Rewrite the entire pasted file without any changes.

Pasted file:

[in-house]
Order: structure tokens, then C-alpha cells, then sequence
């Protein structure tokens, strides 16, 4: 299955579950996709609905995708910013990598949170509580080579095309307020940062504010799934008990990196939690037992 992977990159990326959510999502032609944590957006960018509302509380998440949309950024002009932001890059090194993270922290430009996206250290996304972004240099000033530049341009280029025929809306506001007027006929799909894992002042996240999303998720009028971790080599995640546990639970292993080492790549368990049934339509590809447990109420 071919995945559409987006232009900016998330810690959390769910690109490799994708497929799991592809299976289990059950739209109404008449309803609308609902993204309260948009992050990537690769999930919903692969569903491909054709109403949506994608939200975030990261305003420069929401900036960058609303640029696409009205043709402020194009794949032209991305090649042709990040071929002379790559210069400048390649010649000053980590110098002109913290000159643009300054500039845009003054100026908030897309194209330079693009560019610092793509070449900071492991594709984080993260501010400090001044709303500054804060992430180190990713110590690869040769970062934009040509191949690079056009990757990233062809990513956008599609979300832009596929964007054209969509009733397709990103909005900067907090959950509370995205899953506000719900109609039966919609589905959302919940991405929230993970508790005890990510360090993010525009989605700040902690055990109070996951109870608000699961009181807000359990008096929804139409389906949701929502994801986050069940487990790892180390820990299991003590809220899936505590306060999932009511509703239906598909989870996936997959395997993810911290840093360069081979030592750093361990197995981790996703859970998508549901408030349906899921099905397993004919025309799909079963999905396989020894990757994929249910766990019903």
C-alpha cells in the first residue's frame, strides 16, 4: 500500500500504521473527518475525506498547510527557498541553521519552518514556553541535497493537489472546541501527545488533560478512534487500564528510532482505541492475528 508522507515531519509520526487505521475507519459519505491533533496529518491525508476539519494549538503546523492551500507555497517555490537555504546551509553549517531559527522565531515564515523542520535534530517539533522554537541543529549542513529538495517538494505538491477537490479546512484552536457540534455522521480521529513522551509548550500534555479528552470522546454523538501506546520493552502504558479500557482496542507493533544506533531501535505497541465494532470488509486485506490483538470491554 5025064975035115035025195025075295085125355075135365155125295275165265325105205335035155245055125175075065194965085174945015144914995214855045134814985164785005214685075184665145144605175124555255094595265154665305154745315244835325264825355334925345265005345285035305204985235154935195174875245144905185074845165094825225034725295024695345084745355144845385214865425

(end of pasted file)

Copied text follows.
[in-house]
Order: structure tokens, then C-alpha cells, then sequence
């Protein structure tokens, strides 16, 4: 299955579950996709609905995708910013990598949170509580080579095309307020940062504010799934008990990196939690037992 992977990159990326959510999502032609944590957006960018509302509380998440949309950024002009932001890059090194993270922290430009996206250290996304972004240099000033530049341009280029025929809306506001007027006929799909894992002042996240999303998720009028971790080599995640546990639970292993080492790549368990049934339509590809447990109420 071919995945559409987006232009900016998330810690959390769910690109490799994708497929799991592809299976289990059950739209109404008449309803609308609902993204309260948009992050990537690769999930919903692969569903491909054709109403949506994608939200975030990261305003420069929401900036960058609303640029696409009205043709402020194009794949032209991305090649042709990040071929002379790559210069400048390649010649000053980590110098002109913290000159643009300054500039845009003054100026908030897309194209330079693009560019610092793509070449900071492991594709984080993260501010400090001044709303500054804060992430180190990713110590690869040769970062934009040509191949690079056009990757990233062809990513956008599609979300832009596929964007054209969509009733397709990103909005900067907090959950509370995205899953506000719900109609039966919609589905959302919940991405929230993970508790005890990510360090993010525009989605700040902690055990109070996951109870608000699961009181807000359990008096929804139409389906949701929502994801986050069940487990790892180390820990299991003590809220899936505590306060999932009511509703239906598909989870996936997959395997993810911290840093360069081979030592750093361990197995981790996703859970998508549901408030349906899921099905397993004919025309799909079963999905396989020894990757994929249910766990019903």
C-alpha cells in the first residue's frame, strides 16, 4: 500500500500504521473527518475525506498547510527557498541553521519552518514556553541535497493537489472546541501527545488533560478512534487500564528510532482505541492475528 508522507515531519509520526487505521475507519459519505491533533496529518491525508476539519494549538503546523492551500507555497517555490537555504546551509553549517531559527522565531515564515523542520535534530517539533522554537541543529549542513529538495517538494505538491477537490479546512484552536457540534455522521480521529513522551509548550500534555479528552470522546454523538501506546520493552502504558479500557482496542507493533544506533531501535505497541465494532470488509486485506490483538470491554 5025064975035115035025195025075295085125355075135365155125295275165265325105205335035155245055125175075065194965085174945015144914995214855045134814985164785005214685075184665145144605175124555255094595265154665305154745315244835325264825355334925345265005345285035305204985235154935195174875245144905185074845165094825225034725295024695345084745355144845385214865425